July 2015

#TBT Conversations in Education – Mark Naison (@McFiredogg)

Every Thursday The PRESS Project will share a link to stories that have summarized the challenges and promises faced by parents choosing schools for their child/children.

Today’s link comes from a Brooklyn-based blogger, Professor Mark Naison of Fordham University.

In his post, “The Return of Community History?  Hope and Inspiration at C.A.S.A Middle School in the Bronx”, he describes his visit to Cornerstone Academy for Social Action, a school that wants to combine the culture of its community with a college-prep education for middle school students.

Read more at:

Also follow Dr. Naison on Twitter: @McFiredogg


Selling Perfect Schools

perfection_yi hwang

In America, our most prized possession is perfection.  It is the cash crop the country sells to its citizens and people across the globe.  That’s why when you pop a can of Coca-Cola, you “open happiness”.  Growing up, some of us were pushed “to be like Mike” (Michael Jordan), and to immortalize his slam dunk.  Others must perceive us as impeccable, having it all together, and being the best at it all, if we are to convince them of our value.

Perfection might have intrinsic value to the person that aims to cultivate it, but for the most part, it seems to be something we create for others to enjoy.  What if you weren’t “the best” at your job – would that be okay with you?  No, because usually that means professional suicide. Companies thrive (increase sales, dominate industry sectors, outperform the competition) when their employees are “perfect” or “the best”.  So often there are rewards set up for being widgets rather than being people with flaws, who at least try their best.  The result can be vicious competition against one another, to prove oneself more perfect than the other.  No one, however, is perfect in and of themselves.  Human error is bound to occur, whether we like it or not.  The question is what do we do to rectify it.

The question is also what this has to do with education.  In a workshop I led recently with parents, I asked them to look at a chart (see below) and answer the following:  which school would you enroll your child in?

which school chart

Every parent, except one, went for the obvious choice – School C.  After it was revealed that School C was a private school that charged tuition, some parents reluctantly chose School B.  The one exception let’s call her Jaime – was the only parent who stuck with her initial choice – School A. She gave her reason why:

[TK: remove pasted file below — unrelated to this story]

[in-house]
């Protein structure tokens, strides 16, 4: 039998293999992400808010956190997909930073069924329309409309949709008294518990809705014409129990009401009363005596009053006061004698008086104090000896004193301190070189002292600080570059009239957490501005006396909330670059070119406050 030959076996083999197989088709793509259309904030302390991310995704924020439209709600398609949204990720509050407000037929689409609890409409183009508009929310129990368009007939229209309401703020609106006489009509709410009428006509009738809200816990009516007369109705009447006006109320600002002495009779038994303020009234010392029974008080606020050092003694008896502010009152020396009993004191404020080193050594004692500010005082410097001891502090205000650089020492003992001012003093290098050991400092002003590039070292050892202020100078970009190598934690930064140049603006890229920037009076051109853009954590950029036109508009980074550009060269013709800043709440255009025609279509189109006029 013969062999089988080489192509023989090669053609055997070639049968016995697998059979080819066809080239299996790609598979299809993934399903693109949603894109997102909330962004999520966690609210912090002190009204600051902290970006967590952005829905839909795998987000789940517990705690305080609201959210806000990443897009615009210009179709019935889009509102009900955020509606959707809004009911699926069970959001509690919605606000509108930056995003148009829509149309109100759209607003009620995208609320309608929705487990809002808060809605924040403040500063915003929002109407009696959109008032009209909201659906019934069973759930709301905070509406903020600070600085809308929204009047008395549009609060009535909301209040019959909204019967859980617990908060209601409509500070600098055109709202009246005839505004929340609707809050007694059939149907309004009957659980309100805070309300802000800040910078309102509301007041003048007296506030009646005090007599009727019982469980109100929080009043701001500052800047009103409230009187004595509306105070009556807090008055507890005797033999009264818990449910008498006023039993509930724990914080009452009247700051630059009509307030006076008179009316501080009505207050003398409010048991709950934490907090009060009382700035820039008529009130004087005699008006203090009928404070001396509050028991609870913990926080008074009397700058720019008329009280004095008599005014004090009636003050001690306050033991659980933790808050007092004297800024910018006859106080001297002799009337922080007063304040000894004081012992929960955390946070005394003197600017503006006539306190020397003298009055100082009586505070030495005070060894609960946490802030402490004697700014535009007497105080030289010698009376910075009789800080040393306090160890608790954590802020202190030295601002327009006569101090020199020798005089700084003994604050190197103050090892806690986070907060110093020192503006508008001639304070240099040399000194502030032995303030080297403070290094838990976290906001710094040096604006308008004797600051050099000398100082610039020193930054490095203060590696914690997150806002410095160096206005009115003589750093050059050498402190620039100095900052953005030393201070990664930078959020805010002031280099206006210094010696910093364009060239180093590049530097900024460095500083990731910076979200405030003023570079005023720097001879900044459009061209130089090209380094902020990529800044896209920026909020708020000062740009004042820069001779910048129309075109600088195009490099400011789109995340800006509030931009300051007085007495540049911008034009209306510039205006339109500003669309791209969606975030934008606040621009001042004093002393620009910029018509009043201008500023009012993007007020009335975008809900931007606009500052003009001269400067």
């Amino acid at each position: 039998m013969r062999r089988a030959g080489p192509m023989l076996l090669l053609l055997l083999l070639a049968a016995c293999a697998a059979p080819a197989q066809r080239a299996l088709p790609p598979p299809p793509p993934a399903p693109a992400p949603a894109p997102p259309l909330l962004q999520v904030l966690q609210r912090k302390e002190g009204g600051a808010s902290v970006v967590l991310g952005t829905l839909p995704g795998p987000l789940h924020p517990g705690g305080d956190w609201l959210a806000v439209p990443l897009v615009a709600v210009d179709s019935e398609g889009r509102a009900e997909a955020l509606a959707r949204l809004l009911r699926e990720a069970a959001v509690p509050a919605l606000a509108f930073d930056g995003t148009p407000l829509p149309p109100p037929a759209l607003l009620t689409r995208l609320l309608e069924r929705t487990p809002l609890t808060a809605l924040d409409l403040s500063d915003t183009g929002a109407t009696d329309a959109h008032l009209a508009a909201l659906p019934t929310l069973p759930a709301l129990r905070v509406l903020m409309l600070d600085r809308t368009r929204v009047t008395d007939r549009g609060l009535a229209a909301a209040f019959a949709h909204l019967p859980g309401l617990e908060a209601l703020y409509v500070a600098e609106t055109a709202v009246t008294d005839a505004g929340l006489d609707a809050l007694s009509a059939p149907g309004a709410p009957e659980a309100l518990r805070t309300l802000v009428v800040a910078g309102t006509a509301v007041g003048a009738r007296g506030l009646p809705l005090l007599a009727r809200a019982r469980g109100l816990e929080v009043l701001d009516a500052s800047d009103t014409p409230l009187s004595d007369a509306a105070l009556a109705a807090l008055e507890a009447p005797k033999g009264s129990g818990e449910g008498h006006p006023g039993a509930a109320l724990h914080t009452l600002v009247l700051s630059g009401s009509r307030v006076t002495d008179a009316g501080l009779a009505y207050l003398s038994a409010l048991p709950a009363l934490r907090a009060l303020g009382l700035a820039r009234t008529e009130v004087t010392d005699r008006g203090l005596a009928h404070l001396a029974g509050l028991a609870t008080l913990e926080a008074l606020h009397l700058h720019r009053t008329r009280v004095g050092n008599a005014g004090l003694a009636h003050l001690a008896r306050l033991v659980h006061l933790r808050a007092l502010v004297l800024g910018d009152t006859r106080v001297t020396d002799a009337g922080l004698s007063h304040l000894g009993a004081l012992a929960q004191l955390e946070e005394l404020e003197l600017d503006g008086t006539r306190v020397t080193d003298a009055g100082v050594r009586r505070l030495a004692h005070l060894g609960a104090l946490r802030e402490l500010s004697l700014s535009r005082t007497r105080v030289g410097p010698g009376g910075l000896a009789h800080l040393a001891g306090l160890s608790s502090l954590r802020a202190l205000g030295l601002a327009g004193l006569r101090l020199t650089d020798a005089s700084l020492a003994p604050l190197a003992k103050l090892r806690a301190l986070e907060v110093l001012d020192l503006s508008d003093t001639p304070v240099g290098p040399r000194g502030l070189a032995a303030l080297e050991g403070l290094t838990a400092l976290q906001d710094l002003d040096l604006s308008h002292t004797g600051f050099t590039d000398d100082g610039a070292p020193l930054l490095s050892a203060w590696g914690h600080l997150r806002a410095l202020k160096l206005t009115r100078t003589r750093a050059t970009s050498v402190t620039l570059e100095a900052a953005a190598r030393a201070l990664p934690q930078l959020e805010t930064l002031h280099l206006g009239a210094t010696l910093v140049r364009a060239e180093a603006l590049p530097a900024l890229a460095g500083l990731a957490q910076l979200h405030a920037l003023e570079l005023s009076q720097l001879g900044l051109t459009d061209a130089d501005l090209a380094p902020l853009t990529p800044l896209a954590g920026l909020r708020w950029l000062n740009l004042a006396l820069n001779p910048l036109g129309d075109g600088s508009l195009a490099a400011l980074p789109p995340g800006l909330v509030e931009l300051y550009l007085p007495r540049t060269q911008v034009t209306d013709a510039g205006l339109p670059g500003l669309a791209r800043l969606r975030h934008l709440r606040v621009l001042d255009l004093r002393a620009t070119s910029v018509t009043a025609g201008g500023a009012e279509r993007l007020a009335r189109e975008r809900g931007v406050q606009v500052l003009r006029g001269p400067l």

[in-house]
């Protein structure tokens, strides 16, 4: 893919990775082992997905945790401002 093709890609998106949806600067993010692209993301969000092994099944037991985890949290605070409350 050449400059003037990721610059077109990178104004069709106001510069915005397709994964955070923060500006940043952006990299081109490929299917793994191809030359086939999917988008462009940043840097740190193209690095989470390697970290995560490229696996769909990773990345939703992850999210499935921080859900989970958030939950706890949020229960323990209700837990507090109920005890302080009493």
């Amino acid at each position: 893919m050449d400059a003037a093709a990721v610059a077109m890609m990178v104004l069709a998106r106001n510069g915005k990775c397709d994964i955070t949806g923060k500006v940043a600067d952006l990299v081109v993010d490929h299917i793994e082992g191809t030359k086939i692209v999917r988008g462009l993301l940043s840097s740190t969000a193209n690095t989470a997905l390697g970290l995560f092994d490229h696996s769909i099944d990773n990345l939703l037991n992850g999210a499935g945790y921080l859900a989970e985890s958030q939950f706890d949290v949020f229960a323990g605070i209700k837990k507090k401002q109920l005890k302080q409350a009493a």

School A is trying its best.  Yes School B might have a higher rating by the DOE, but it’s doing worse than other schools, and the school environment is horrible.  School A is at least trying in school environment by making the school safe and clean for its students.

I revealed that School A was a local charter school, while School B was a local traditional public school.  Parents were shocked that a regular public school could, according to the DOE, be outperforming a charter school overall.  However, the school environment rating was not surprising to them.  “There’s no discipline in these schools nowadays,” one grandmother said.  “Children run the place reckless, but how they gonna actually learn anything in that environment?”

“So many of you said you’d still choose School C, even though it charges tuition.”  I shared with the parents how much the tuition costs.  “How many of you would be able to find the means to pay for this?”

In short, many of the parents wanted the highest performing school, but weren’t fully sure how they’d afford it, and were grieved by this.  But Jaime tried offering some words of encouragement:  “It’s not just about what the school does for your child.  Maybe we need to hold the fire underneath the school, when it’s at least trying, and get them to get better instead of staying where they’re at.  At least if they’re trying.”

Education has become one of those industries in the business of selling perfection.  When it comes to serving communities where people have historically been the working poor and are oppressed politically and economically, most would argue that access to perfect schools is a right earned by these communities.  The school choice model was developed and is designed based on this rallying cry.  Yet schools like School C remain located in neighborhoods most families don’t even imagine stepping foot in, and continue to do way better than any school serving the marginalized.

What can parents, teachers, community members, activists do to rectify this?  We certainly can’t keep perpetuating a narrative of perfection if we’re not delivering it.  That goes for advocates of the charter school system, as well as those stressing the importance of saving our traditional public schools.  I propose this equation:

People aiming to be their best  +  People working with an open heart as a team player  = The best guarantee of perfection.